DAMASCUS (AFP) — Syria launched its first stock exchange on Tuesday after years of delays, in the latest step to liberalise the country's largely state-controlled economy.
Finance Minister Mohammed al-Hussein rang the trading bell at a formal launch ceremony for the Damascus Securities Exchange, which will be open for trading two days a week.
Trading will take place on Mondays and Thursdays, the official SANA news agency said, dealing in shares of four banks, an advertising company and a transport firm. Four other companies will soon also be trading.
The DSE was launched in the Barzeh district, within Syria's financial markets and securities commission. Its final home is to be the upmarket business district of Yaafur.
The new stock exchange was set up as part of an economic liberalisation programme aimed at attracting foreign investment and freeing up of the private sector in Syria.
The measures were launched when President Bashar al-Assad's Baath party officially adopted plans for a "social market economy" in 2005.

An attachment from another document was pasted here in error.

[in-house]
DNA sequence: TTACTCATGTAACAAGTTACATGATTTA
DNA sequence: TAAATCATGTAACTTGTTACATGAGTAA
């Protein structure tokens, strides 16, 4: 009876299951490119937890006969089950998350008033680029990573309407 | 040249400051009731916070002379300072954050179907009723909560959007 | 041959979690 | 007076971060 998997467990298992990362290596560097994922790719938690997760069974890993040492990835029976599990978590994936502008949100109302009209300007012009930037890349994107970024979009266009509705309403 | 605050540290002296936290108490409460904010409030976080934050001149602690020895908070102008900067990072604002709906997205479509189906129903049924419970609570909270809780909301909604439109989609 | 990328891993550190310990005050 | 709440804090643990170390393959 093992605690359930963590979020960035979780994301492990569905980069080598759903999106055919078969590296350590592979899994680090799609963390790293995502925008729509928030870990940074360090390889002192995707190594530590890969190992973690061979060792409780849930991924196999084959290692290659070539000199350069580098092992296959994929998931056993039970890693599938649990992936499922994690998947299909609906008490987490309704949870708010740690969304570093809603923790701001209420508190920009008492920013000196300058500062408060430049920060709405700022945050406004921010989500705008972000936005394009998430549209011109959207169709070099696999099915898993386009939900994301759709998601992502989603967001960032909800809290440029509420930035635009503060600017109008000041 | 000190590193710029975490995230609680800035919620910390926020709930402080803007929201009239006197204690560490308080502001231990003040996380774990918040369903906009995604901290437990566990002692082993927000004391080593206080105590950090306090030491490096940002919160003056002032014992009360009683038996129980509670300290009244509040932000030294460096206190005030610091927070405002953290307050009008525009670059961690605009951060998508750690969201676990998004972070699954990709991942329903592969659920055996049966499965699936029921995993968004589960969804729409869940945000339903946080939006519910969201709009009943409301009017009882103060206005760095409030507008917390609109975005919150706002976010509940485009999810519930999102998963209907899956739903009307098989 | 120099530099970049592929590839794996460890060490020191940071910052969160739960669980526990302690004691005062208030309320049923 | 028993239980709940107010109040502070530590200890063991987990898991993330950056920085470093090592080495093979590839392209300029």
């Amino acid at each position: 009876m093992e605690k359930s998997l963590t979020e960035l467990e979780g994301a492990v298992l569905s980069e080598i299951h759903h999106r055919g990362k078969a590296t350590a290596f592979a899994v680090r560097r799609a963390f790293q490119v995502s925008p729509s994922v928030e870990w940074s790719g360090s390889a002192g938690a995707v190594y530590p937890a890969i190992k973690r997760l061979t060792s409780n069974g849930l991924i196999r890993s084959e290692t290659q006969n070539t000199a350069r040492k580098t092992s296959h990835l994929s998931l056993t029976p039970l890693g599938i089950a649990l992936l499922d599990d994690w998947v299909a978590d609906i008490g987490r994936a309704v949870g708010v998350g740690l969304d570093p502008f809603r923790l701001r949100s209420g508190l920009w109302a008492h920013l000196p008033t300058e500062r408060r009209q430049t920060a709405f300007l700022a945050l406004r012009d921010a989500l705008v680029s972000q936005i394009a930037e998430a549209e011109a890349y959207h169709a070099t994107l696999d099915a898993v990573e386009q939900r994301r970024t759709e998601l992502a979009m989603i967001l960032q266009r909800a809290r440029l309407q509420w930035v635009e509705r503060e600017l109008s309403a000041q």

"The DSE was a dream and now has become a reality despite the fears and sceptism of some, given the backdrop of the failures of the Arab and world stock exchanges in the wake of the current financial crisis," SANA said last week.
The finance minister said in February that Syria was facing a "very difficult year."
Drought, falling oil exports and losses by state-owned industries are aggravating the impact of the global credit crunch in Syria, which also remains under US economic sanctions.
An economy ministry study forecasts that the credit crunch will cause a 30 percent drop in foreign investment, along with price increases plus a fall in remittances from Syrians working abroad, worth 850 million dollars in 2008.
Analysts also highlight the plunge in the price of crude, Syria's main source of income, and a fall in all exports. These sank by half in the final months of 2008 and could weaken again in 2009.
Syrian crude production dropped 2.8 percent last year and was down 7.6 percent from 2007, the Middle East Economic Survey reported.
Its manufactured products are no longer seen as competitive with goods from China, India and South East Asia, especially following the scrapping of government subsidies.
And most state-owned businesses, which are a drain on public finances, operate on losses or just break even.
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